Wednesday, September 24, 2014

Strategic Account Planning Part 4

Prioritization of Accounts

Just to bring everyone up to speed on the process of building a strategic plan for our accounts: 
First, we talked about knowing where we stand with the account, things like our strengths, whether the customer sees us as a pipsqueak specialty vendor, one of the top suppliers or as their critically important partner in business.  Later, we covered what you need to know about the account.  By now I know many of you are thinking, “I just don’t have enough hours in the day to go through this exercise with everyone customer.”  And, that is precisely the point we want to address.  You don’t have enough time.

American Founding Father, Thomas Jefferson said, “All men are created equal.”  As smart as he was, Jefferson wasn’t a top flight salesperson.  Top sales guys learn, early on, that all accounts are not created equal.  Some will never contribute much to your commission plan.   Figuratively speaking, blowing up a high-octane customer puts more to your bottom line than a tiny account.  We have to focus our work on the accounts who have the ability to add to our bonus check.  Doubling the size of a $20,000/year customer doesn’t add near the results of a modest 10 percent growth at a $1M/year account. 

We must target to be effective.  The question is where to start.

Looking over the results of hundreds of distributor sellers indicates to me the power generally lies with the top 10-12 accounts.  If we focus our research and strategic thinking on the big guys, we maximize the use of our time. 

Not only does focusing efforts on the top of our customer printout help us build business, the effort strengthens our existing relationships.  It both an offensive (as in sale growth) and a defensive (as in fending off competitors) play.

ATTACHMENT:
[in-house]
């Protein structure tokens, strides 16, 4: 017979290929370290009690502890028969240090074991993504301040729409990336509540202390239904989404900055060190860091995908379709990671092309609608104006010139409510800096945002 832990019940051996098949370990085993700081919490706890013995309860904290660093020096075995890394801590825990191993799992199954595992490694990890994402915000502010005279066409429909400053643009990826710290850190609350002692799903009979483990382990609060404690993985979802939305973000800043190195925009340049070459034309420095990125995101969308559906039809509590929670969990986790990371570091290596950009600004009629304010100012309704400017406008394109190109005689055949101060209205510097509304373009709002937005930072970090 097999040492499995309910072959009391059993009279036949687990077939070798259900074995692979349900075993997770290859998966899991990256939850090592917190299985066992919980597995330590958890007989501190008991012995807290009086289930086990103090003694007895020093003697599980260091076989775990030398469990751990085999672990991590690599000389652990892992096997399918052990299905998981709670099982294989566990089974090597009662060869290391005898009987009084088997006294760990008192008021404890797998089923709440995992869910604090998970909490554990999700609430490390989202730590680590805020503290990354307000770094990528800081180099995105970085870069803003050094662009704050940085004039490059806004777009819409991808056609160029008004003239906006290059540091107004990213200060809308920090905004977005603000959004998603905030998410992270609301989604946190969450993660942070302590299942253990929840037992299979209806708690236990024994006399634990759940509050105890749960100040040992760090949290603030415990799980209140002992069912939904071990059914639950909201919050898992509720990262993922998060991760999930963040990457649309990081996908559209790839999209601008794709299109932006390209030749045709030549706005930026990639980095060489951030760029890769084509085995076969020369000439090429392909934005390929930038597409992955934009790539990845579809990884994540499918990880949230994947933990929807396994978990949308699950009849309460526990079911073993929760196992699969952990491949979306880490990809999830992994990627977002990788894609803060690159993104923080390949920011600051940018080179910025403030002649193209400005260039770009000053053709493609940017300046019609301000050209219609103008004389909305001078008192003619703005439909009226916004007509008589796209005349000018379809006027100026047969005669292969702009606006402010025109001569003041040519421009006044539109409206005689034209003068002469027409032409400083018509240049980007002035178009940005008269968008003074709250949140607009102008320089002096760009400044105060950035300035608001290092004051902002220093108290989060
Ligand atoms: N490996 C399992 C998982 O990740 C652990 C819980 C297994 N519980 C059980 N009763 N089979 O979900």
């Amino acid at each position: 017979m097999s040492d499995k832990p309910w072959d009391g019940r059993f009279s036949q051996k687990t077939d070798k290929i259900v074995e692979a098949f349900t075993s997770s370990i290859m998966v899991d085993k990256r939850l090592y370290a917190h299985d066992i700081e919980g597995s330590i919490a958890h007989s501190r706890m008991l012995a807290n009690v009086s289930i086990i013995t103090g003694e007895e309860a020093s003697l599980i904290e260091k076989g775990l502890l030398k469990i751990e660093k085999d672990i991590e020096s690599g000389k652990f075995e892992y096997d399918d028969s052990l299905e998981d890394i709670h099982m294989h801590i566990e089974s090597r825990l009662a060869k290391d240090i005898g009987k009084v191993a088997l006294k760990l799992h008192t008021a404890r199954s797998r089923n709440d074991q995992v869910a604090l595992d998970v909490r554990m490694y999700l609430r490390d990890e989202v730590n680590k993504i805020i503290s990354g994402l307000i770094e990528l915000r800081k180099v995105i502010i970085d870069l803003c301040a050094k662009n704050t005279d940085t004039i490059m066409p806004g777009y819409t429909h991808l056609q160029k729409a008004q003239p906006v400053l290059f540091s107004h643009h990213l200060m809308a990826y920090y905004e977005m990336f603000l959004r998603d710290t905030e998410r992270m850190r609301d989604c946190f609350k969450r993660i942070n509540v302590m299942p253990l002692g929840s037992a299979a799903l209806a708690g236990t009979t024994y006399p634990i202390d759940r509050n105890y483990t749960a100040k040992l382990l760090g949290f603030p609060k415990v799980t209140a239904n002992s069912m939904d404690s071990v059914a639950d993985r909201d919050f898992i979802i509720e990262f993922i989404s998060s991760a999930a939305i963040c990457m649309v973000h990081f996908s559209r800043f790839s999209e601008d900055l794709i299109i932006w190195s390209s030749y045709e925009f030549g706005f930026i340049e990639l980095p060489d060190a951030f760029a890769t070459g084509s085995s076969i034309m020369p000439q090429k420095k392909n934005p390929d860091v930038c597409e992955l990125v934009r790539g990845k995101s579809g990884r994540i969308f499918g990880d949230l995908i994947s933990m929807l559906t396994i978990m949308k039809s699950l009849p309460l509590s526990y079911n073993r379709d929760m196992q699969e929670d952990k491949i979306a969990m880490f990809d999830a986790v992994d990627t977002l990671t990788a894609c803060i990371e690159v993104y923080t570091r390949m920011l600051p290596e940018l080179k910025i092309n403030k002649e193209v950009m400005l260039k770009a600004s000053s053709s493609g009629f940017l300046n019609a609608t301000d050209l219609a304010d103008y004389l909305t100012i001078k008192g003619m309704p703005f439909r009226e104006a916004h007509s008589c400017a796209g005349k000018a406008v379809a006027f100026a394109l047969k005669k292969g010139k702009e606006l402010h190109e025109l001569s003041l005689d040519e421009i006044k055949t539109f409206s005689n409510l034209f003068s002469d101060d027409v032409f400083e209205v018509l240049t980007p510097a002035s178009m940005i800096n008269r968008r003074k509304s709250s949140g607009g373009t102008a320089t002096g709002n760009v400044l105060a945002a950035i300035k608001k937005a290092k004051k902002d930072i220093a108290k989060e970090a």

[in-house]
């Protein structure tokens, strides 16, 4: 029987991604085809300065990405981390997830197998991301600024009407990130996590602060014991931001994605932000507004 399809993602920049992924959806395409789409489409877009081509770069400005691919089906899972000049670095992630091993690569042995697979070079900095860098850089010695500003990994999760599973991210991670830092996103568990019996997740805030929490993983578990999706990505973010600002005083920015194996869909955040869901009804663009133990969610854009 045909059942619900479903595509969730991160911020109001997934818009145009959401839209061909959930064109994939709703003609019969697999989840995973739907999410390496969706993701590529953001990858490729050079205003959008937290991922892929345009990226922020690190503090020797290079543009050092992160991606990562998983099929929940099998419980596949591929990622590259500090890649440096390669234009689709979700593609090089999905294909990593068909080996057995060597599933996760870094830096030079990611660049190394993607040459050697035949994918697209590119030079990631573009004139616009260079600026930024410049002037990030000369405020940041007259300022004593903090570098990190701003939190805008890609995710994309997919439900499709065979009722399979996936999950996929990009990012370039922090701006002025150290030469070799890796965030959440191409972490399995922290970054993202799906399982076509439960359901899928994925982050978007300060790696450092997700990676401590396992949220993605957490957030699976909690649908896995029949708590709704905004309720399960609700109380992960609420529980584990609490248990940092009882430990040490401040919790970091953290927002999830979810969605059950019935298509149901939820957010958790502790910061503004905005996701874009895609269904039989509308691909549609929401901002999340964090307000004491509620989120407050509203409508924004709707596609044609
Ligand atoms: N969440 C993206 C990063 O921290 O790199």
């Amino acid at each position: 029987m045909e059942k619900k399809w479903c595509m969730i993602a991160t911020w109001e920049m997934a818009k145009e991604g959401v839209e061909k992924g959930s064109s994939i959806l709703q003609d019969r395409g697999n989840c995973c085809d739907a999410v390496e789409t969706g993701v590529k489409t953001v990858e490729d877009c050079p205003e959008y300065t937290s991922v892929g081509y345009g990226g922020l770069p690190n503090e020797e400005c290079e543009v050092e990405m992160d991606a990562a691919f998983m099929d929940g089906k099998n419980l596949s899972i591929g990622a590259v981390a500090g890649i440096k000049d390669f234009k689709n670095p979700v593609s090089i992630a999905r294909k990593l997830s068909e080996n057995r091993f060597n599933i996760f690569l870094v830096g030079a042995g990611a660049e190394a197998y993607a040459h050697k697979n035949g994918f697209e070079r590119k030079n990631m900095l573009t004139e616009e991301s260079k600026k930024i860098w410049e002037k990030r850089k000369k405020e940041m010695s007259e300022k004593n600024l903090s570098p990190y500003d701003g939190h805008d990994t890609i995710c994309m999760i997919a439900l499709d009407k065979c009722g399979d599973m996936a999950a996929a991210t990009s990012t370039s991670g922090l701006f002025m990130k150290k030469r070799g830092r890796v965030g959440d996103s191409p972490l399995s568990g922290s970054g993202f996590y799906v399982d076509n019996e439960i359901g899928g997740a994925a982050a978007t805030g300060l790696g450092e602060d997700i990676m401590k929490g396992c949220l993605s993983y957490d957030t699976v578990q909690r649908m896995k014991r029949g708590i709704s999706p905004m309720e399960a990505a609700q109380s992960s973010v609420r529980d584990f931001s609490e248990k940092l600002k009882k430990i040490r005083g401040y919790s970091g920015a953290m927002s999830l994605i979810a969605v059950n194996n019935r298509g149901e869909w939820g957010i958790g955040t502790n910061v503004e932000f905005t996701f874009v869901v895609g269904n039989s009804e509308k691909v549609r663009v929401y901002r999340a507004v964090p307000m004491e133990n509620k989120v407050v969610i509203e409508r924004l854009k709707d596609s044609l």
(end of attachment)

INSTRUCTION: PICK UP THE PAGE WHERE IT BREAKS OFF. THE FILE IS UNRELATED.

Further, I worry we don’t have time to spend with many more than 20 accounts anyway.  Here is an excerpt from an article I wrote:

A stroll through the account assignments of dozens of electrical wholesalers reveals sales guys with 100, 150 or even more accounts to their name.   I believe this is a sham. 

First let’s look at the math. 
Number of selling days

Calls per day

Total number of calls available per year

Calls to top 10 accounts
Let’s assume the following:
·        We have multiple contacts
·        Ongoing business requires 1 call of some kind per week
Calls to next 10 accounts
Let’s assume the following:
·        Ongoing business and development of new opportunities requires 1 call per month
Total calls remaining


Based on experience, after subtracting vacation, holidays, training, office and meetings days, the average seller has around 160 days of selling time per year.  If we credit salespeople with 4 real calls per day, this equates to something like 640 calls per year.  If we assume a few of the top 10 accounts require a call every week, the salesperson is left with just 140 calls for the rest of the list.   I suspect the next 10 on their list require at least one call every month, this leaves us with a whopping 20 calls left for the year.  

Now back to “Targeting” our planning efforts.  I sincerely doubt if extra calls will be required to gather much of the information we have talked about.  However, gathering the information does take time and if we really buy into this strategy, we do have 20 calls to invest in the process.